Classroom Versus Online Learning: Experience with Pathology Remedial Course

Sharon L. Wenger, Ph.D., Scott Cottrell, Ed.D., Barbara S. Ducatman, M.D.

West Virginia University

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A remedial course for pathology was created and administered during the past four summers; two years as a classroom lecture course, and two years as an online course. Currently, West Virginia University School of Medicine is the only U.S. medical school that offers a summer remedial experience for a second-year medical school pathology course.

Objective: The objective of this study is to ascertain any differences in student learning between the online and the lecture-based remedial courses.

Plan of study: At the end of the summer courses, we asked students to evaluate the course and provide input about the course regarding what was done well and what could be improved. Weekly and shelf examination scores were also compared between students in the lecture-based and online remedial courses.

Results: Students in both the lecture-based and online remedial courses participated to the same extent in the learning experiences (p<0<0<0Conclusion: Overall, students had more positive comments about the online learning experience, which could be offered at a lower cost due to reduced faculty time. However, future modifications of the online learning experience will be necessary in order to maximize student performance on the standardized pathology shelf examination.


A summer remedial course was developed by pathology faculty at West Virginia University. For the first two years, this course was designed as a didactic, lecture-based course. As with most academic departments, clinical responsibilities have increased, subsequently limiting time that the faculty has for teaching, particularly during the summer months. In order to ameliorate the demand for faculty time, lectures were recorded from the traditional second-year medical school pathology course. These lecture recordings made it possible to create a remedial course online. Although several lecturers had to rerecord lectures initially, overall, it greatly reduced faculty time, and we could therefore reduce tuition costs. We compared students’ experiences in the classroom and the online course by examining differences between three sources of information: course evaluation results, students’ performance on weekly examinations, and students’ performance on pathology shelf examination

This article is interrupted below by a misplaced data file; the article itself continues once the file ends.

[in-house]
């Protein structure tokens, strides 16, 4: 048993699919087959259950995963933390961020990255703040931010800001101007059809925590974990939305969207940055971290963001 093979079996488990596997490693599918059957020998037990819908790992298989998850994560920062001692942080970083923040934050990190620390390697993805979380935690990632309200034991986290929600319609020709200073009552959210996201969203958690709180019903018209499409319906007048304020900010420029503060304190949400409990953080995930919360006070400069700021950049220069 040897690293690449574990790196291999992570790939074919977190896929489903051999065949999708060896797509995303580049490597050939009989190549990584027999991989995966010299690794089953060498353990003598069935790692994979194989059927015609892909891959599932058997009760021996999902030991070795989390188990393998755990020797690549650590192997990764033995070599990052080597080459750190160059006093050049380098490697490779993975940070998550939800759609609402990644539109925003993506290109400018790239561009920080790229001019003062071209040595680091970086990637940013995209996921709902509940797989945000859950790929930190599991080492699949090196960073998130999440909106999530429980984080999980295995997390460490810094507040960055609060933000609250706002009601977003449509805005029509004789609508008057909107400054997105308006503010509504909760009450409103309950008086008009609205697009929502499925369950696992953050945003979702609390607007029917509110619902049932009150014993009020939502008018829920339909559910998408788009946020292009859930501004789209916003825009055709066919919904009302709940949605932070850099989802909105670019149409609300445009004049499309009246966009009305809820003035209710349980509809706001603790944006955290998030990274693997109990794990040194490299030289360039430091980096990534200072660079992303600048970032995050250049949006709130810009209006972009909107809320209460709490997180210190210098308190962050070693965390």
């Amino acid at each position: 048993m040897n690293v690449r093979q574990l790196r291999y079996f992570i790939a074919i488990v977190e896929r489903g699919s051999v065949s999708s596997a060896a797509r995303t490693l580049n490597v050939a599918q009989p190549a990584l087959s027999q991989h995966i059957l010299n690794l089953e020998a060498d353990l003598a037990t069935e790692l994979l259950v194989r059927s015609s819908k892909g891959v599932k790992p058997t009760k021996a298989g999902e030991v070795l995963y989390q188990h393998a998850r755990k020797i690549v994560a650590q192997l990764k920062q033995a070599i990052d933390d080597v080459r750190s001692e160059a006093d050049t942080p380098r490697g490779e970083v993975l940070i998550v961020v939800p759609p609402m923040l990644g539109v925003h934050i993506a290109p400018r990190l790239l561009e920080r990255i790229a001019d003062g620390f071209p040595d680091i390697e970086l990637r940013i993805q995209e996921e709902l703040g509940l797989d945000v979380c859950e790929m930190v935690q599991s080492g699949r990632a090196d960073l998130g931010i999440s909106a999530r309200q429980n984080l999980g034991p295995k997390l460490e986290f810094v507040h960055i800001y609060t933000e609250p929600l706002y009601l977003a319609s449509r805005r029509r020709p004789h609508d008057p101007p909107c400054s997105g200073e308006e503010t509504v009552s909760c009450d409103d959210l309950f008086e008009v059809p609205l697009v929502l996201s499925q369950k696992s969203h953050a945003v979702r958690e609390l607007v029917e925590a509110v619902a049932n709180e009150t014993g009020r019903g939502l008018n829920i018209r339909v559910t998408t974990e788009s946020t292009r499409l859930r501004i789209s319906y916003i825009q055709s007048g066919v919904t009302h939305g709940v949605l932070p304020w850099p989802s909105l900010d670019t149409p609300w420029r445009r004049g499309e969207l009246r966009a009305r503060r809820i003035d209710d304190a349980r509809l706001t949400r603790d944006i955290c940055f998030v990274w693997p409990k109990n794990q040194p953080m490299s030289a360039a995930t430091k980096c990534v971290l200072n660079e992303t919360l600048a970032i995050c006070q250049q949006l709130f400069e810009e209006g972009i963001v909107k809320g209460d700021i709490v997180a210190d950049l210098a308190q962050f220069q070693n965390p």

Classroom and online courses were set up in a similar manner. Both courses were designed to cover one chapter per day using Robbins (Kumar et al., 2005), a standard pathology textbook, for a four hour lecture. In the classroom, faculty members were available for students’ questions the day of the lecture. PowerPoint presentations were printed and handed out to students. For the online course, PowerPoints could be printed, and recorded PowerPoints with voice over were available, the latter were compressed using software for online usage (Impatica Inc, Ottawa, Ontario, Canada, and Camtasia, TechSmith Corporation, Okemos, MI). In addition, daily quizzes for each chapter were available for self study, and students could post questions to the faculty on the website. Weekly examinations were given in both the lecture-based and the online remedial courses. In class, all questions were reviewed with the students after the examination; online, the questions and answers were made available to the students for 15 minutes, followed by an hour in which they could ask questions of the faculty in a “live” chat room. In order to pass the course, students had to pass the seven weekly examinations at 75% or better, as well as pass the NBME pathology shelf examination at the 12th percentile or higher. The scoring is based on standardization of national performance of medical students taking the examination, ranked in percentiles. For the 12th percentile rank, 12 percent of all medical students scored at or lower than this score.

Prior to taking the final shelf examination, students were asked to provide feedback regarding the course. The questions asked were: 1) What percentage of lectures did you attend/view?, 2) Did you feel the course helped you learn the material?, 3) What did you like about the course?, and 4) What suggestions would you make to help improve the course? Anonymous questionnaire responses were compiled regarding the classroom and online experiences. A Student t-test was used to compare the average of weekly examination scores, shelf scores and answers to the questions regarding lecture attendance or viewing, and adequacy of course for learning the material.


Most students in both the classroom and the online remedial courses reported attending or viewing greater than 75% of lectures (p<0<0<0<0REFERENCES

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